As we find and pray our way through this school shooting in Connecticut, it’s helpful to hold tight to traditions and, yes, to remember the words of Philip Brooks:
O little town of Bethlehem,
How still we see thee lie;
Above thy deep and dreamless sleep
The silent stars go by:
Yet in thy dark streets shineth
The everlasting Light;
The hopes and fears of all the years
Are met in thee to-night.
At the time he wrote those words, Bishop Brooks was the rector of the Church of the Holy Trinity in Philadelphia. He had visited Bethlehem during Christmas of 1865. Gazing upon the very hills that framed the birth of Jesus, the eloquent preacher was inspired. Here is how he described the scene:
After an early dinner, we took our horses and rode to Bethlehem. It was only about two hours when we came to the town, situated on an eastern ridge of a range of hills, surrounded by its terraced gardens. It is a good-looking town, better built than any other we have seen in Palestine. ... Before dark, we rode out of town to the field where they say the shepherds saw the star. It is a fenced piece of ground with a cave in it (all the Holy Places are caves here), in which, strangely enough, they put the shepherds. The story is absurd, but somewhere in those fields we rode through the shepherds must have been. ... As we passed, the shepherds were still keeping watch over their flocks or leading them home to fold.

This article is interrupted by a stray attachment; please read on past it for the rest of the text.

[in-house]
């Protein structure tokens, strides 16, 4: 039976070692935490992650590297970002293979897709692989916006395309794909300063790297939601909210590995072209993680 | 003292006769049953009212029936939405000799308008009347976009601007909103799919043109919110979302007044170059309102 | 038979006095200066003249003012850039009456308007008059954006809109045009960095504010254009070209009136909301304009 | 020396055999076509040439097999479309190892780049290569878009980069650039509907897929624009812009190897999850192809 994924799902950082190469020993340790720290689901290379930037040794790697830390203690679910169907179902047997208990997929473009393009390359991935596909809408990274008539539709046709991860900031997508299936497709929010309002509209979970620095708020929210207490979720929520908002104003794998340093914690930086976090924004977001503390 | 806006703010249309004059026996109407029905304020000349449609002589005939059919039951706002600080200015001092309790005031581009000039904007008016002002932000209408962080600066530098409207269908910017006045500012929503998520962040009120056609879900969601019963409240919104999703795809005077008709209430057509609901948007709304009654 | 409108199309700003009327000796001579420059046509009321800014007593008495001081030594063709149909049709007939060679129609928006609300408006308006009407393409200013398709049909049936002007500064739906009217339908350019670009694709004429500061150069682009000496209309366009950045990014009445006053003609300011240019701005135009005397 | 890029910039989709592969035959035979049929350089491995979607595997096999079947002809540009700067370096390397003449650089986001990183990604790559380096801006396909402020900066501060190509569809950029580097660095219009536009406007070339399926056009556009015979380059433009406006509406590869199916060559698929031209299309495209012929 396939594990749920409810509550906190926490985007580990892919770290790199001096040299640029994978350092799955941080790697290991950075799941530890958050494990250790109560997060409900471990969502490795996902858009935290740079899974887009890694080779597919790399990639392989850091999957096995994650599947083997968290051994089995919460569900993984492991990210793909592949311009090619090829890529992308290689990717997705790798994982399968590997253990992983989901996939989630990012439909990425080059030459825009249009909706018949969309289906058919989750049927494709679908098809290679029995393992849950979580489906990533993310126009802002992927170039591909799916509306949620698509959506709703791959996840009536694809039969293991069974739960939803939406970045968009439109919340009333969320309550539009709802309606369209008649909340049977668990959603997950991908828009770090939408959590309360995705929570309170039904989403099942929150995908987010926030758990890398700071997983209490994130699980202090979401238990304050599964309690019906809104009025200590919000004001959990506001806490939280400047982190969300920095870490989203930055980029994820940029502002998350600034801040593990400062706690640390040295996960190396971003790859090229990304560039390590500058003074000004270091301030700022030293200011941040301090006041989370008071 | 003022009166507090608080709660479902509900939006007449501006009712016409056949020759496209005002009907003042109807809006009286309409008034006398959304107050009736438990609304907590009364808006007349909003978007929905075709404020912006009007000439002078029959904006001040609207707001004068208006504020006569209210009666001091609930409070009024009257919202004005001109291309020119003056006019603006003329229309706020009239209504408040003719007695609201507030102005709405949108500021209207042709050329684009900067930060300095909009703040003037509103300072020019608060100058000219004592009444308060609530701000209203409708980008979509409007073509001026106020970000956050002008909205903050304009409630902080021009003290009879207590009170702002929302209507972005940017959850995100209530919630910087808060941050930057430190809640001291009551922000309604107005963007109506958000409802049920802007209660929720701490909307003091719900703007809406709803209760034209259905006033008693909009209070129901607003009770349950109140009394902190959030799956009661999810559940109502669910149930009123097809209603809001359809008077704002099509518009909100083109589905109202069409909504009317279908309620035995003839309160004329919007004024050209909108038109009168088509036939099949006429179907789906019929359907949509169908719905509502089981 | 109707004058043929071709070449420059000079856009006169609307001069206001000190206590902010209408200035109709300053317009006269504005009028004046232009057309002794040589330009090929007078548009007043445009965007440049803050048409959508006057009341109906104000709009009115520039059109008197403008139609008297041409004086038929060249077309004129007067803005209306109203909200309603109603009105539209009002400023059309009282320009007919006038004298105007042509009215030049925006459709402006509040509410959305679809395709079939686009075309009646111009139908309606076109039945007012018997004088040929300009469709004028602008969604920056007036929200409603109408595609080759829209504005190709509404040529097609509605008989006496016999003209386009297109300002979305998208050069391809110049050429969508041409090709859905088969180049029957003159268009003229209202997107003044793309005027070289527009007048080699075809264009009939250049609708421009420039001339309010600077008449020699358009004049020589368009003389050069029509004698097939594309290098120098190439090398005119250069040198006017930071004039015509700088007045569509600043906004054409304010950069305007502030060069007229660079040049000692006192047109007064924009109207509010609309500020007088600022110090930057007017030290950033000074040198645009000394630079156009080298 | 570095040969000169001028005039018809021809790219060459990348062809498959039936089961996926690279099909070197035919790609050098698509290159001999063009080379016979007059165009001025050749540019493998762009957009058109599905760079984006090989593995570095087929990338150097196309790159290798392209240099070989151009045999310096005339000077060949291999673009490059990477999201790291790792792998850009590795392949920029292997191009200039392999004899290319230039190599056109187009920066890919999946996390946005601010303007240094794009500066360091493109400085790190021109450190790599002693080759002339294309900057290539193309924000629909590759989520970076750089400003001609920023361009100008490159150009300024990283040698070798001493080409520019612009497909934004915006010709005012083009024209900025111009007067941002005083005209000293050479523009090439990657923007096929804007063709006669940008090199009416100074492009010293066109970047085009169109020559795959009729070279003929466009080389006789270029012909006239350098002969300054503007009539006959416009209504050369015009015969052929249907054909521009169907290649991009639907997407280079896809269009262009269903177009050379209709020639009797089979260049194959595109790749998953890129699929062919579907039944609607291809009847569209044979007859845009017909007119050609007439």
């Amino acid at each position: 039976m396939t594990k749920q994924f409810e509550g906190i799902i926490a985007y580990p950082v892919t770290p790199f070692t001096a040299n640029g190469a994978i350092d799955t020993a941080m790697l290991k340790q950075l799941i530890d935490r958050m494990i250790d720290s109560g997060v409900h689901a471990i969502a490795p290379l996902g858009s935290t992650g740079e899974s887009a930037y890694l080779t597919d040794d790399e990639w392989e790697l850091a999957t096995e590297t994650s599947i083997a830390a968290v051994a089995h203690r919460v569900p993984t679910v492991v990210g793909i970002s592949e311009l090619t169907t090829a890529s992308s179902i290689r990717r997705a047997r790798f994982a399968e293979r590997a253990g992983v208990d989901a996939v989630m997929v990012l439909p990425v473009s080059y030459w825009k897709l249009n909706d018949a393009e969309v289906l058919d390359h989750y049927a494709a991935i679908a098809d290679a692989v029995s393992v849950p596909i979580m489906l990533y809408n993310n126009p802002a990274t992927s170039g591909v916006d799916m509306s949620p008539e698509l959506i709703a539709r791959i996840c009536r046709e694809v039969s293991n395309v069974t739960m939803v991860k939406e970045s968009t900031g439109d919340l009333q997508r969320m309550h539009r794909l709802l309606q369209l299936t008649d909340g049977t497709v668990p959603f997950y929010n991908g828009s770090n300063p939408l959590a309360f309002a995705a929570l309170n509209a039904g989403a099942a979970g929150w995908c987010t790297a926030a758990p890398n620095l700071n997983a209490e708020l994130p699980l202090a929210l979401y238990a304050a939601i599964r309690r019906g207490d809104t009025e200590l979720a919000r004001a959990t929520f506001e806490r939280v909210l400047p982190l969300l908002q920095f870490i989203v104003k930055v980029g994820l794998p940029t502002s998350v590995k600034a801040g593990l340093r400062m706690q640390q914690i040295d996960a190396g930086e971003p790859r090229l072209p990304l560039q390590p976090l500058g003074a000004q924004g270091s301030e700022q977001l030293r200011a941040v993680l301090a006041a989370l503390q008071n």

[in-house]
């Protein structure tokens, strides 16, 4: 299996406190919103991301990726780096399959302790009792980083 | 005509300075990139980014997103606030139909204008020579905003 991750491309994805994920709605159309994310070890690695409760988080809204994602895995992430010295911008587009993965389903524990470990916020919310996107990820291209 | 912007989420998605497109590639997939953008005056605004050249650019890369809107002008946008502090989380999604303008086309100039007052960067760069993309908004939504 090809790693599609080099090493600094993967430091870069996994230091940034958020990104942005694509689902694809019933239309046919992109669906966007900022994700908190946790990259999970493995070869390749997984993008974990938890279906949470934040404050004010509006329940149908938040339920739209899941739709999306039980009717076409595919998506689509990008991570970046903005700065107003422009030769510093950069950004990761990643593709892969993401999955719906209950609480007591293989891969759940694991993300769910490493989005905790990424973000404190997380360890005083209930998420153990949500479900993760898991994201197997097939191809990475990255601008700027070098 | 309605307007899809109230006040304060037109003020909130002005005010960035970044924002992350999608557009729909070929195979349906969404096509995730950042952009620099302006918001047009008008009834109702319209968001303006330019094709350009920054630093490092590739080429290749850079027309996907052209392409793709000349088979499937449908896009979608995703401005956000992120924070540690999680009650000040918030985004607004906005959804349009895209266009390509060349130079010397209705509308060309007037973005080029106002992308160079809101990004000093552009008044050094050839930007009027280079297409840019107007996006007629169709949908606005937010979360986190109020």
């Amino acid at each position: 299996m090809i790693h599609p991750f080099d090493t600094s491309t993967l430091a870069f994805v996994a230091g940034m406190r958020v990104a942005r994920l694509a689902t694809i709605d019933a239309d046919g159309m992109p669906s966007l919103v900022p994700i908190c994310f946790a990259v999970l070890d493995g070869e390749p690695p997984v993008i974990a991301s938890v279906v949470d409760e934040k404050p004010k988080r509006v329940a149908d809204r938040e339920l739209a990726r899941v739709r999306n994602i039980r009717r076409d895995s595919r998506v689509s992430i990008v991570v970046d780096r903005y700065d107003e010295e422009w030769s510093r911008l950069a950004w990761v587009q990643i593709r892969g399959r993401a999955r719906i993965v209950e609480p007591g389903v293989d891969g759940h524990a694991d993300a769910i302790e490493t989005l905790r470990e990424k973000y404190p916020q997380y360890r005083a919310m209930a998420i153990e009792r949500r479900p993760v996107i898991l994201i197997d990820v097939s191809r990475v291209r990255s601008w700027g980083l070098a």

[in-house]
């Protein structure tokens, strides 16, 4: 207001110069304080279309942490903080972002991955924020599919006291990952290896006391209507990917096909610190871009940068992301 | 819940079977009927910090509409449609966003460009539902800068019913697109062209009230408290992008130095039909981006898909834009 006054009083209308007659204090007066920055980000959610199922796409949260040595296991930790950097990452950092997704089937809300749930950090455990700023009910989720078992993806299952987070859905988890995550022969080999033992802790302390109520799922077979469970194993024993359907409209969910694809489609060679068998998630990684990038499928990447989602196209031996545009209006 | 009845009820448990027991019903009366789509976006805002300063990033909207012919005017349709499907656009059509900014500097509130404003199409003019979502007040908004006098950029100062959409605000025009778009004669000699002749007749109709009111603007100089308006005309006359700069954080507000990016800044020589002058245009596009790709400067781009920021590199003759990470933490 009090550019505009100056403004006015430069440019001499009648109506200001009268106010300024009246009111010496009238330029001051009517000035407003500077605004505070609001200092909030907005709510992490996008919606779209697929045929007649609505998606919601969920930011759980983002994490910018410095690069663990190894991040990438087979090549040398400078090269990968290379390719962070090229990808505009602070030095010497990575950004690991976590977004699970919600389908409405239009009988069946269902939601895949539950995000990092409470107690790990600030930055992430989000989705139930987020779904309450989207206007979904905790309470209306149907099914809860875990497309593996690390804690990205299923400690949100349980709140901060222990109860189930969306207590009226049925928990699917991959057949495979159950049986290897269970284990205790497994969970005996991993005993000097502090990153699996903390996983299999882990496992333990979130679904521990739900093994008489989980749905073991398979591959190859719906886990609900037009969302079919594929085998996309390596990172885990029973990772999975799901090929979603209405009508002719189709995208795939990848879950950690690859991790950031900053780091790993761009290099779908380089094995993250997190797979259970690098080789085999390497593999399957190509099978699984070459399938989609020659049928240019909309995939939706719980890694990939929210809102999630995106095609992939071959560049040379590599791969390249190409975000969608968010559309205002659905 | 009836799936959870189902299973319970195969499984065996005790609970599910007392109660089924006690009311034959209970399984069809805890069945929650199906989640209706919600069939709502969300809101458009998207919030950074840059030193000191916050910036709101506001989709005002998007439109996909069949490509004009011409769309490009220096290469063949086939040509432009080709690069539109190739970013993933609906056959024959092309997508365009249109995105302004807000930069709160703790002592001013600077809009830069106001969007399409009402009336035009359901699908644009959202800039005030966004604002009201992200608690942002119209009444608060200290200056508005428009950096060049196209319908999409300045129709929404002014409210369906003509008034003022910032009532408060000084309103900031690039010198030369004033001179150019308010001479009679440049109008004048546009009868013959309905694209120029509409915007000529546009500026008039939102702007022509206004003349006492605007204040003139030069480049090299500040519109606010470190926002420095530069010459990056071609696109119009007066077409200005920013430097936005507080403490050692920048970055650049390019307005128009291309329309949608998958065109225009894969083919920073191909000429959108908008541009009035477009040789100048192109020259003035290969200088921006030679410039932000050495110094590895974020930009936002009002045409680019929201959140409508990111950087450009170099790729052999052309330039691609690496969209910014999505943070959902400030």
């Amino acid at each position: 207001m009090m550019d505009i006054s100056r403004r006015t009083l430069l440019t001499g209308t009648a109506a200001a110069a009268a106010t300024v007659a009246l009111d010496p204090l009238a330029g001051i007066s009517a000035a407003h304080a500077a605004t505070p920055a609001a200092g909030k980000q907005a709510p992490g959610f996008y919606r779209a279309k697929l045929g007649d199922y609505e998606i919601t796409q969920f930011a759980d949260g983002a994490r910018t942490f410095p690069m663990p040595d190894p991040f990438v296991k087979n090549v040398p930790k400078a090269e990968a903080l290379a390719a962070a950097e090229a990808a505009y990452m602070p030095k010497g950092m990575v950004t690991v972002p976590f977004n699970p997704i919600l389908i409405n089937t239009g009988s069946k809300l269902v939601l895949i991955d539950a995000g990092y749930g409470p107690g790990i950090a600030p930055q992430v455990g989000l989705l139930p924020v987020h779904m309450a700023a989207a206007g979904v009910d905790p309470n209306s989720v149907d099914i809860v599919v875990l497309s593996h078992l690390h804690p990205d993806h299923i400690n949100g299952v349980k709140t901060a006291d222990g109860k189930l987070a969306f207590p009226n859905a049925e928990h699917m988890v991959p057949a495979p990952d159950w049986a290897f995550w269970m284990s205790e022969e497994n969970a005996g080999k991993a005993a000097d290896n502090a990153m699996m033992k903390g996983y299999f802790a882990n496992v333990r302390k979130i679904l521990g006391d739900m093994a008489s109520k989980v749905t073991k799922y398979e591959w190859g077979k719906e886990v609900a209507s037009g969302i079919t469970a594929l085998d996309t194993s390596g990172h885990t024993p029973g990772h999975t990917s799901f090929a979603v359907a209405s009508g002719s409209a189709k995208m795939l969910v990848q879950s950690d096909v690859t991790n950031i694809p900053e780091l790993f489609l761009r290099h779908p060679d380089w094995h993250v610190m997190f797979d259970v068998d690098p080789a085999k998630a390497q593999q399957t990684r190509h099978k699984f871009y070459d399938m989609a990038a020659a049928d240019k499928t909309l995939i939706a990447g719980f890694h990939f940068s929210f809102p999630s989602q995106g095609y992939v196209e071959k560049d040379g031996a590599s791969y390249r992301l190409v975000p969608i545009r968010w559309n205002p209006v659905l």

Bishop Brooks pondered the experience for several years and in 1868 put his thoughts into what would eventually become a beloved carol of Christmas, O Little Town of Bethlehem.
Indeed, the streets of this broken world are dark but in our desperation we turn to the light – “the everlasting Light” and there we find healing and hope for the world.
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